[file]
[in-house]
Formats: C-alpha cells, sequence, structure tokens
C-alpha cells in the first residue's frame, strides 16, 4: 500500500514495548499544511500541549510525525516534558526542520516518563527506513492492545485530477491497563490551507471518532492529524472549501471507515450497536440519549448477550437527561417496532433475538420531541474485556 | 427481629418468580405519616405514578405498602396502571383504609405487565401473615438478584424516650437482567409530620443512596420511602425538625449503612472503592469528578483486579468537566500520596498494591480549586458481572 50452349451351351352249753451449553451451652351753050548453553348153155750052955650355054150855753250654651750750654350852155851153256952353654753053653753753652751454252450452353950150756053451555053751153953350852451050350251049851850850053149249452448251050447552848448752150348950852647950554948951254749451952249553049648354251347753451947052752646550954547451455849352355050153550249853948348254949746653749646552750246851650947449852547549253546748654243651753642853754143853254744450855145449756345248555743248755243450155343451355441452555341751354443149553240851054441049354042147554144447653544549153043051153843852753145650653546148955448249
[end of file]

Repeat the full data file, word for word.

[in-house]
Formats: C-alpha cells, sequence, structure tokens
C-alpha cells in the first residue's frame, strides 16, 4: 500500500514495548499544511500541549510525525516534558526542520516518563527506513492492545485530477491497563490551507471518532492529524472549501471507515450497536440519549448477550437527561417496532433475538420531541474485556 | 427481629418468580405519616405514578405498602396502571383504609405487565401473615438478584424516650437482567409530620443512596420511602425538625449503612472503592469528578483486579468537566500520596498494591480549586458481572 50452349451351351352249753451449553451451652351753050548453553348153155750052955650355054150855753250654651750750654350852155851153256952353654753053653753753652751454252450452353950150756053451555053751153953350852451050350251049851850850053149249452448251050447552848448752150348950852647950554948951254749451952249553049648354251347753451947052752646550954547451455849352355050153550249853948348254949746653749646552750246851650947449852547549253546748654243651753642853754143853254744450855145449756345248555743248755243450155343451355441452555341751354443149553240851054441049354042147554144447653544549153043051153843852753145650653546148955448249